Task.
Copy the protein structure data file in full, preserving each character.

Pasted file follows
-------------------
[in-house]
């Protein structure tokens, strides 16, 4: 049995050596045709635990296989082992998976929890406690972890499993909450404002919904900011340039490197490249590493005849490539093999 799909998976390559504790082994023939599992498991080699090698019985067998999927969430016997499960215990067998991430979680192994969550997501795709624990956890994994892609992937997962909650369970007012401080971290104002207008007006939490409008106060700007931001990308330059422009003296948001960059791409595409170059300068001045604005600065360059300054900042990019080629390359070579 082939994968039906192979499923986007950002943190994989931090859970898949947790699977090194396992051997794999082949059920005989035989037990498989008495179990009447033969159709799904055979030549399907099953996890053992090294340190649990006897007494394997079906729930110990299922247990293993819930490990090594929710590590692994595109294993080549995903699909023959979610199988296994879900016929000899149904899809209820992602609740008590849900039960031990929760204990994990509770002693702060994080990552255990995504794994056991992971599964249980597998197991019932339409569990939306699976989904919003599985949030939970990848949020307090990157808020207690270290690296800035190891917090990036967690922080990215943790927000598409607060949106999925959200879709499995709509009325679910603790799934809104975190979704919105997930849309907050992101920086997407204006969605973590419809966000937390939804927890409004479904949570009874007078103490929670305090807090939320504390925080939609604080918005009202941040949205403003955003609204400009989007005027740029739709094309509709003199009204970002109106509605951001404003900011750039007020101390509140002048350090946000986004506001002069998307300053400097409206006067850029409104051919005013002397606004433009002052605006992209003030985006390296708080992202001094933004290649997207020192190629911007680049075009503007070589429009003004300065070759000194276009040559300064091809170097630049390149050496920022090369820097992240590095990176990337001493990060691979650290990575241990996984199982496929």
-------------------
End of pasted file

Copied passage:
[in-house]
């Protein structure tokens, strides 16, 4: 049995050596045709635990296989082992998976929890406690972890499993909450404002919904900011340039490197490249590493005849490539093999 799909998976390559504790082994023939599992498991080699090698019985067998999927969430016997499960215990067998991430979680192994969550997501795709624990956890994994892609992937997962909650369970007012401080971290104002207008007006939490409008106060700007931001990308330059422009003296948001960059791409595409170059300068001045604005600065360059300054900042990019080629390359070579 082939994968039906192979499923986007950002943190994989931090859970898949947790699977090194396992051997794999082949059920005989035989037990498989008495179990009447033969159709799904055979030549399907099953996890053992090294340190649990006897007494394997079906729930110990299922247990293993819930490990090594929710590590692994595109294993080549995903699909023959979610199988296994879900016929000899149904899809209820992602609740008590849900039960031990929760204990994990509770002693702060994080990552255990995504794994056991992971599964249980597998197991019932339409569990939306699976989904919003599985949030939970990848949020307090990157808020207690270290690296800035190891917090990036967690922080990215943790927000598409607060949106999925959200879709499995709509009325679910603790799934809104975190979704919105997930849309907050992101920086997407204006969605973590419809966000937390939804927890409004479904949570009874007078103490929670305090807090939320504390925080939609604080918005009202941040949205403003955003609204400009989007005027740029739709094309509709003199009204970002109106509605951001404003900011750039007020101390509140002048350090946000986004506001002069998307300053400097409206006067850029409104051919005013002397606004433009002052605006992209003030985006390296708080992202001094933004290649997207020192190629911007680049075009503007070589429009003004300065070759000194276009040559300064091809170097630049390149050496920022090369820097992240590095990176990337001493990060691979650290990575241990996984199982496929």